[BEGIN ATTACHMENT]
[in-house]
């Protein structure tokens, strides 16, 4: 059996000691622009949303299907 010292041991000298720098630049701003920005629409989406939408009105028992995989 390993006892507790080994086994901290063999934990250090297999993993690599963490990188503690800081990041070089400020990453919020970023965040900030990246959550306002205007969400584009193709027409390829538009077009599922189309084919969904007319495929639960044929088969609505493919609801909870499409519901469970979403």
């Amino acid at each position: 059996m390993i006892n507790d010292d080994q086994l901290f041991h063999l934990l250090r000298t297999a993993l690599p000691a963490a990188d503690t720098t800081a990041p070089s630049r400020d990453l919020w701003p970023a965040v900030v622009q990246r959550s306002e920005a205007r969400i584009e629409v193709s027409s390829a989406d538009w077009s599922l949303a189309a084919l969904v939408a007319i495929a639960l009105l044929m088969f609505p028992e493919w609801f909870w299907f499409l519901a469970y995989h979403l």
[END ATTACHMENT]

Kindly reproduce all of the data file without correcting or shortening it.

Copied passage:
[in-house]
């Protein structure tokens, strides 16, 4: 059996000691622009949303299907 010292041991000298720098630049701003920005629409989406939408009105028992995989 390993006892507790080994086994901290063999934990250090297999993993690599963490990188503690800081990041070089400020990453919020970023965040900030990246959550306002205007969400584009193709027409390829538009077009599922189309084919969904007319495929639960044929088969609505493919609801909870499409519901469970979403």
């Amino acid at each position: 059996m390993i006892n507790d010292d080994q086994l901290f041991h063999l934990l250090r000298t297999a993993l690599p000691a963490a990188d503690t720098t800081a990041p070089s630049r400020d990453l919020w701003p970023a965040v900030v622009q990246r959550s306002e920005a205007r969400i584009e629409v193709s027409s390829a989406d538009w077009s599922l949303a189309a084919l969904v939408a007319i495929a639960l009105l044929m088969f609505p028992e493919w609801f909870w299907f499409l519901a469970y995989h979403l």